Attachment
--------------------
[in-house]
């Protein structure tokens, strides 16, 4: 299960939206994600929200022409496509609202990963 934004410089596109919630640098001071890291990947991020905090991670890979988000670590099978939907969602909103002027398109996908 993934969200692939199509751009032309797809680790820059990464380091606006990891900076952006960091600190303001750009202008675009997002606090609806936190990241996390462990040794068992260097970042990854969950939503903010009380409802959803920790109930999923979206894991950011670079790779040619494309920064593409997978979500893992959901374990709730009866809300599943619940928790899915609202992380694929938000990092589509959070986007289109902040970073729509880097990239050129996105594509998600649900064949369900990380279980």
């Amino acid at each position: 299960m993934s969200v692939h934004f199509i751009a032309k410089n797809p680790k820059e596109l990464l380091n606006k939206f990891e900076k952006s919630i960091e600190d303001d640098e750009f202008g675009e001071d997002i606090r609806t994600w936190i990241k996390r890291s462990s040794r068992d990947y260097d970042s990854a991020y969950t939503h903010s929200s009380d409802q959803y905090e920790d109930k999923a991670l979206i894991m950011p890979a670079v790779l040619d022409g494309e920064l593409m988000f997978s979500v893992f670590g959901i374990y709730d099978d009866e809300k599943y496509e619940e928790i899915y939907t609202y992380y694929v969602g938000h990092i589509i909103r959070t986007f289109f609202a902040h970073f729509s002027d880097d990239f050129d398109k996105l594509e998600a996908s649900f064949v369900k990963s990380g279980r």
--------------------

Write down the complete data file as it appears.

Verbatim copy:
[in-house]
């Protein structure tokens, strides 16, 4: 299960939206994600929200022409496509609202990963 934004410089596109919630640098001071890291990947991020905090991670890979988000670590099978939907969602909103002027398109996908 993934969200692939199509751009032309797809680790820059990464380091606006990891900076952006960091600190303001750009202008675009997002606090609806936190990241996390462990040794068992260097970042990854969950939503903010009380409802959803920790109930999923979206894991950011670079790779040619494309920064593409997978979500893992959901374990709730009866809300599943619940928790899915609202992380694929938000990092589509959070986007289109902040970073729509880097990239050129996105594509998600649900064949369900990380279980």
């Amino acid at each position: 299960m993934s969200v692939h934004f199509i751009a032309k410089n797809p680790k820059e596109l990464l380091n606006k939206f990891e900076k952006s919630i960091e600190d303001d640098e750009f202008g675009e001071d997002i606090r609806t994600w936190i990241k996390r890291s462990s040794r068992d990947y260097d970042s990854a991020y969950t939503h903010s929200s009380d409802q959803y905090e920790d109930k999923a991670l979206i894991m950011p890979a670079v790779l040619d022409g494309e920064l593409m988000f997978s979500v893992f670590g959901i374990y709730d099978d009866e809300k599943y496509e619940e928790i899915y939907t609202y992380y694929v969602g938000h990092i589509i909103r959070t986007f289109f609202a902040h970073f729509s002027d880097d990239f050129d398109k996105l594509e998600a996908s649900f064949v369900k990963s990380g279980r």